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Thread: Classic 1984 R100CS with High Speed Sway

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    Classic 1984 R100CS with High Speed Sway

    I have a 1984 R100 with 15,000 miles. I am the second owner and bought the bike in 1999 with 3,500 miles.
    For years I have been running Metzeler Lasertec tires with no problems or swaying at high speed (75 mph +).
    Two weeks ago I changed out my Lasertecs that were put on last fall with less than 1,000 miles to try out the new Continental Classic Attack Radial Tires. I am experiencing swaying at above 75 mph. Logic would say check the head tube bearings. They have been replaced years ago and still feel good.
    The new Conti Radials do have a more rounded profile than the Lasertecs.

    Has anyone had a similar problem and solution to swaying at high speed?

    Ted
    Richmond VA.

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    Administrator 20774's Avatar
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    Ted -

    These tires are pretty new and I haven't heard much experience with them. What tire pressures are you running? Are you running metric sizes or inch sizes. There may be an issue that the pressures need to be different than what you might normally run in a bias ply tire.
    Kurt -- Forum Administrator ---> Resources and Links Thread <---
    '78 R100/7 & '69 R69S & '52 R25/2
    mine-ineye-deatheah-pielayah-jooa-kalayus. oolah-minane-hay-meeriah-kal-oyus-algay-a-thaykin', buddy!

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    I have the 100/90-19 on the front and 120/90-R18 on the rear. I put 34 lbs in the front and 38lbs in the rear.

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    I wouldn't hesitate to up the air pressure in the front at least a couple of pounds and retry your road test...see what happens. What's the cold inflation pressure on the side of the tire?

    I looked at Continental's website and of course they don't mention any specifics. On their FAQ page they list recommendations for their racing tire. 2.1 BAR (cold) and 2.25 BAR (hot). That's 30 and 33 in psi. Not really what I would have expected.

    I guess my recommendation is to try pressure a couple of psi either side of what you run now...see what happens.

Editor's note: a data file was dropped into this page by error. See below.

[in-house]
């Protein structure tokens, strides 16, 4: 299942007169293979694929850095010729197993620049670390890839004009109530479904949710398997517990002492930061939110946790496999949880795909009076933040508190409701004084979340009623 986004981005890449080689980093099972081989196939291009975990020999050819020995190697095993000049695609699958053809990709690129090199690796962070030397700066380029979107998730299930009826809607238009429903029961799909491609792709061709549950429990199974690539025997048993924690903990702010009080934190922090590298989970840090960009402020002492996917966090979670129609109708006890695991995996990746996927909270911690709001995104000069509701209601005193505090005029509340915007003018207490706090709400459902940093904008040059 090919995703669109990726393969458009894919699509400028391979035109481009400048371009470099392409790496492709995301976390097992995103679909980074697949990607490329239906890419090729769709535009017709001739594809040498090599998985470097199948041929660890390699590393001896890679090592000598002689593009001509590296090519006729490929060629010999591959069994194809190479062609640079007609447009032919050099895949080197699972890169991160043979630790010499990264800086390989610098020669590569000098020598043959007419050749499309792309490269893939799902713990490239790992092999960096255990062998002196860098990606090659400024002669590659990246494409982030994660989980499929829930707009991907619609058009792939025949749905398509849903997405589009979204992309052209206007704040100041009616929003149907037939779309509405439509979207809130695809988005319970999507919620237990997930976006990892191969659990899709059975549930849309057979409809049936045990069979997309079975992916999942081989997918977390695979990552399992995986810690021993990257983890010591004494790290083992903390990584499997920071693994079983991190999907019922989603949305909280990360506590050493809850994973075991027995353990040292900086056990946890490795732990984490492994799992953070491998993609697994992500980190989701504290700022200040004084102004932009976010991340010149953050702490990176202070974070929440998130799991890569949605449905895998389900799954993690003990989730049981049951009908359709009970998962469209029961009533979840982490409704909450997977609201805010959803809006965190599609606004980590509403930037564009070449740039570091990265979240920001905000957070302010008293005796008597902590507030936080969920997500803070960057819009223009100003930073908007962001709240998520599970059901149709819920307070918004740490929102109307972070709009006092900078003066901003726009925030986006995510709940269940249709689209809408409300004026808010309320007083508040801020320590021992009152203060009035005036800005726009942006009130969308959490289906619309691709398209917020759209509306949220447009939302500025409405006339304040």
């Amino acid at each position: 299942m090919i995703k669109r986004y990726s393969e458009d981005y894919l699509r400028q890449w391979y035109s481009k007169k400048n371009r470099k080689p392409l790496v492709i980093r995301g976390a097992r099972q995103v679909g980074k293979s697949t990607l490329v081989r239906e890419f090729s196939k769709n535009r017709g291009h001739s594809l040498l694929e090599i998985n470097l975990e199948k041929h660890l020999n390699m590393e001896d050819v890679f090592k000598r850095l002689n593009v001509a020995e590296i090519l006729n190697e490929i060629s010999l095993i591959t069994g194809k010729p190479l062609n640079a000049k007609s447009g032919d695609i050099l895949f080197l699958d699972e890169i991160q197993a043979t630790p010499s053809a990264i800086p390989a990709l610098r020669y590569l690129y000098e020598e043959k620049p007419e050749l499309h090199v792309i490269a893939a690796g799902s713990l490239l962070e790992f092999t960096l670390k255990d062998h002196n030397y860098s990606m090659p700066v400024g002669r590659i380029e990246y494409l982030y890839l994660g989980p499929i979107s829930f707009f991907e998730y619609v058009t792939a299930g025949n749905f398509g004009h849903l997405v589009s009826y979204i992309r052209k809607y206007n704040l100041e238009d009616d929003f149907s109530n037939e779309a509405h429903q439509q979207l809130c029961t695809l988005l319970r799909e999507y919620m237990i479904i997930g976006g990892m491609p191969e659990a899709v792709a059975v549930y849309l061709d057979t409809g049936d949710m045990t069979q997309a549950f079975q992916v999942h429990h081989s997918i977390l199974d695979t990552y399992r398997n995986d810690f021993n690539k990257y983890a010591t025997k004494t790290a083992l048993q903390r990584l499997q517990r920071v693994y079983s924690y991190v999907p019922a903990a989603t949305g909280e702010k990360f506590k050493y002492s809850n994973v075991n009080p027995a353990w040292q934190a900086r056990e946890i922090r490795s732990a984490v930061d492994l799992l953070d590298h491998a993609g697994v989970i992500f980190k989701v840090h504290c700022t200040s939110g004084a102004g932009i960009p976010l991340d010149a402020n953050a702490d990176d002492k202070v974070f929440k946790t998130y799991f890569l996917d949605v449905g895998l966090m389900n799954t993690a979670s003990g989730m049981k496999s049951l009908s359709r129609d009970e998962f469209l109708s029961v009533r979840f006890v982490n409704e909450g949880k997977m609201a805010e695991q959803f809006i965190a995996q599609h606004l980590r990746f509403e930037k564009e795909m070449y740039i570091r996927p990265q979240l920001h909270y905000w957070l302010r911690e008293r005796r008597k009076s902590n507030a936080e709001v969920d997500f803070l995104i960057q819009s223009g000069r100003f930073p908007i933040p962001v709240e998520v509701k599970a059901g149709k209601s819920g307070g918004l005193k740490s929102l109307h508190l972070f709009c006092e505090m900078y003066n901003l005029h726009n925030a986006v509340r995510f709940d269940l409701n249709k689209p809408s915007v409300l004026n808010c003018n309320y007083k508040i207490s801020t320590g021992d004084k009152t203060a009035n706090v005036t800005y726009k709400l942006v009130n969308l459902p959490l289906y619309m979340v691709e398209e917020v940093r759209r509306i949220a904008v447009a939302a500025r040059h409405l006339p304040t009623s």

Could also be that the new tires have unmasked a differet problem, like weak springs in front, worn rear shocks, slop in the swingarm bearings.

    When you have the front tire off the ground and gently push the handlebars to one side or the other, do the bars move slowly by themselves to the stop. Or do they clang off the stops (too loose) or stay where you put them (too tight)?
    Kurt -- Forum Administrator ---> Resources and Links Thread <---
    '78 R100/7 & '69 R69S & '52 R25/2
    mine-ineye-deatheah-pielayah-jooa-kalayus. oolah-minane-hay-meeriah-kal-oyus-algay-a-thaykin', buddy!

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    By "swaying" do you mean a gentle back and forth that feels mildly disconnected or do you mean a fast oscillation?

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    The handlebars move smoothly from side to side while up on the center stand. Not too fast and not too slow.
    The front forks have Race Tech Gold Valve Cartridge Emulators and Springs that were installed three years ago. At the same time the rear Ohlins shocks were overhauled.
    I will play with the pressure and check out the swingarm for any play.

    Is there a way to check for alignment of the wheels?

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    The swaying is fast enough to be unnerving but not fast enough to have the handlebars slapping the tank. I did have my steering dampener on max just to make sure!

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    I have heard it called "weaving." It is what often occurs if the steering is adjusted too tight therefore impeding smooth motion. Perhaps the Continental radials have revealed a problem that was masked by the Metzeler bias ply's? I would try it without any damping to the steering since that could very well be the easiest solution.

  9. #9
    Jim Carr
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    You have checked that the new tire is seated evenly around the rim?

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    Do you have loaded saddlebags on the bike, or a top case? If so, take them off and try the bike that way. On my R100GSPD I found certain tires would allow that kind of sway when I had weight on the back of the bike.
    Anton Largiader 72724
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    Anton, the saddlebags were on! I had them on going up to Bob's BMW on Saturday. All my previous high speed runs have been without saddlebags. I will try running the bike up to speed this weekend without the bags to see if that makes a difference. The swaying/weaving did seem to be induced by dirty air from cars/trucks as I was passing them. I added the damping to reduce the sway.
    I will also recheck the beads on both tires.